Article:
Swedish concept artist Ville Ericsson has revealed his amazing drawings of a futuristic colony on Mars

When humans first ventured into space in the 1960s, many thought that by the 21st century we would have at least landed people on Mars, and possibly even colonized it.

But while those dreams haven’t materialized just yet, it hasn’t stopped visionaries from imagining what a human colony on the red planet might look like in the future.

And these beautiful illustrations are no different, revealing cities encased in glass and climbers on a huge Martian volcano, as a space station orbits overhead.

The drawings were created by Ville Ericsson, a 26-year-old concept artist and illustrator from Stockholm, Sweden.

They envision a future Mars that has not only been colonized, but partially terraformed – turned Earth-like – as well.

Mr Ericsson’s drawings show huge transparent domes with cities inside, and also plants and grass growing on the ground.

Domes have been suggested as a good structure to use on Mars, as they can be built fairly large while remaining intact, and withstand the low-pressure Martian environment.

Inside the pressurized dome, people can walk about without the need for a spacesuit, as shown in one of the images.

In the drawings a team of climbers are also seen scaling the side of Olympus Mons, the largest volcano not only on the red planet, but in the solar system as well.

Olympus Mons is 25 miles (16km) high, three times the height of Mount Everest, and about 374 miles (624km) across, roughly the size of France.

Two other images show a space station in orbit around the red planet, bearing some similarities to the ISS. The large modular-like structure has solar panels to provide power, in addition to large fuel tanks, while a rotating section provides artificial gravity for the crew on board.

Scientific studies have shown that growing crops in Martian soil shouldn’t be a problem. In the drawings it is suggested that, inside a large dome, vegetation could take hold to partially terraform the surface
Here climbers are seen making their way up Olympus Mons, the biggest volcano in the solar system. Olympus Mons is 25 miles (16km) high, three times the height of Mount Everest, and about 374 miles (624km) across, roughly the size of France


Owing to the orbits of Earth and Mars, there are specific windows of opportunity when missions can take place.

Our planets come as close to each other as 33.9 million miles (54.6 million km), but can be as distant as 250 million miles (400 million km).

For this reason spacecraft to Mars, such as the Curiosity rover, have to launch in certain windows when the planets are aligned.

The next window is open from January 2016 to April 2016, and will see the launch of two more missions to the red planet.

For a future manned mission, they will need to launch out in one of the windows and return in another.

Just getting there will take up to nine months. The astronauts will then be there waiting for a year until they can come back, again taking up to nine months – a total of around three years.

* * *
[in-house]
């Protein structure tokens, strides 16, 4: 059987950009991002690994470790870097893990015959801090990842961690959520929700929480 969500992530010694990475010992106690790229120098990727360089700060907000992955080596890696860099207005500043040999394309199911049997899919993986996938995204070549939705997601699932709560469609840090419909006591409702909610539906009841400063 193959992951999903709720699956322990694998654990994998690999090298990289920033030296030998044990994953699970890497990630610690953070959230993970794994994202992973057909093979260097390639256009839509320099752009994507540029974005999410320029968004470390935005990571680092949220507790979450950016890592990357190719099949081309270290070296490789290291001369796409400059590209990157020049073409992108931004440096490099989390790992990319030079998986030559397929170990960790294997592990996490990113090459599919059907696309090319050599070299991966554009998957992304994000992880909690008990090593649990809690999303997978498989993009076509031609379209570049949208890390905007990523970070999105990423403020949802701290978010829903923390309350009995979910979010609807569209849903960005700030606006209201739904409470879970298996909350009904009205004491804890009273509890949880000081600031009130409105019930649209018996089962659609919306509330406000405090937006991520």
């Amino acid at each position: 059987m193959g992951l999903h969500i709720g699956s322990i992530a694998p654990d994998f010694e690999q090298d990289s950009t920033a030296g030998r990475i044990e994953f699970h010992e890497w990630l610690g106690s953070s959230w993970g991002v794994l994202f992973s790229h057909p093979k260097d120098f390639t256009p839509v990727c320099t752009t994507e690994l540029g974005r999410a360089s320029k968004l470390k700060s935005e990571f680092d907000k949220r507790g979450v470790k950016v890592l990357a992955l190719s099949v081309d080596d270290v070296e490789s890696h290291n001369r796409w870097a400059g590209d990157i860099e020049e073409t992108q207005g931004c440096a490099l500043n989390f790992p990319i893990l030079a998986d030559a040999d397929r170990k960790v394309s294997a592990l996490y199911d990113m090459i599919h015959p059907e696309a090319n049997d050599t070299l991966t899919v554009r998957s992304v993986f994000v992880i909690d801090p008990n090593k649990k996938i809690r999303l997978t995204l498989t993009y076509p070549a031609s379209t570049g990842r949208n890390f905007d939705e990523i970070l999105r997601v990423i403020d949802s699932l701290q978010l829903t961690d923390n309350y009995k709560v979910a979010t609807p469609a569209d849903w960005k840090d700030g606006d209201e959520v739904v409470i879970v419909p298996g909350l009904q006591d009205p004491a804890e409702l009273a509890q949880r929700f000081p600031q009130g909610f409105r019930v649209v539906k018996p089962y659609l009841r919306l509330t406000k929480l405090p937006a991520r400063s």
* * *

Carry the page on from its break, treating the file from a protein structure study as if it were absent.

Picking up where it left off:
This drawing shows a space station orbiting the red planet, bearing some similarities to the ISS. Large cylindrical fuel tanks are at the bottom, while solar panels extend into space to gather sunlight

See also: Final 100 Candidates Selected for One-Way Trip to Mars

‘The idea of starting fresh on another planet really compels me,’ said Mr Ericsson. ‘It would mean a chance for us humans to learn from our mistakes as a society and use our collective knowledge to build something beautiful.

‘Technologically it would be extremely difficult; Mars doesn’t have an active core, so there’s no magnetosphere to protect the surface from solar radiation, which means that it’s an incredibly dangerous place, but Mars is still one of the best shots we have at colonizing another planet.’

The subject of landing humans on Mars has gained a lot of traction in recent years, and Nasa is currently working towards the goal of landing humans there in the 2030s.

It is likely they will enlist the help of other national agencies such as Esa, while private companies like SpaceX and Bigelow Aerospace have also stated their desire to be involved in a Mars mission.

A rotation section on the station, seen at the bottom here, would provide an artificial gravity environment for the crew on board. An astronaut is also seen on a spacewalk, heading into one of the modules
Here an explorer is seen in a somewhat primitive spacesuit. Exactly what astronauts will wear on Mars is not yet finalized, with Nasa testing a number of prototypes that will make future excursions on the surface possible

The building of Nasa’s giant Space Launch System (SLS) rocket is already underway, which will take humans and the equipment they need to Mars.

The agency has also developed the spacecraft that will take them to and from Earth – Orion – as well as the sophisticated heat shield that will enable the astronauts to pass through the Martian atmosphere, called the low-density supersonic decelerator (LDSD).

Of course, these early missions will pale in comparison to the colonies envisioned by Mr Ericsson, but perhaps one day there will be fully-fledged colonies on Mars, and they might not look too dissimilar.

Nasa is already underway building the giant Space Launch System (SLS) rocket that will take humans and the equipment they need to Mars, with the goal of landing humans on the red planet in the 2030s

See also: Top 10 breathtaking Mars pics taken from orbit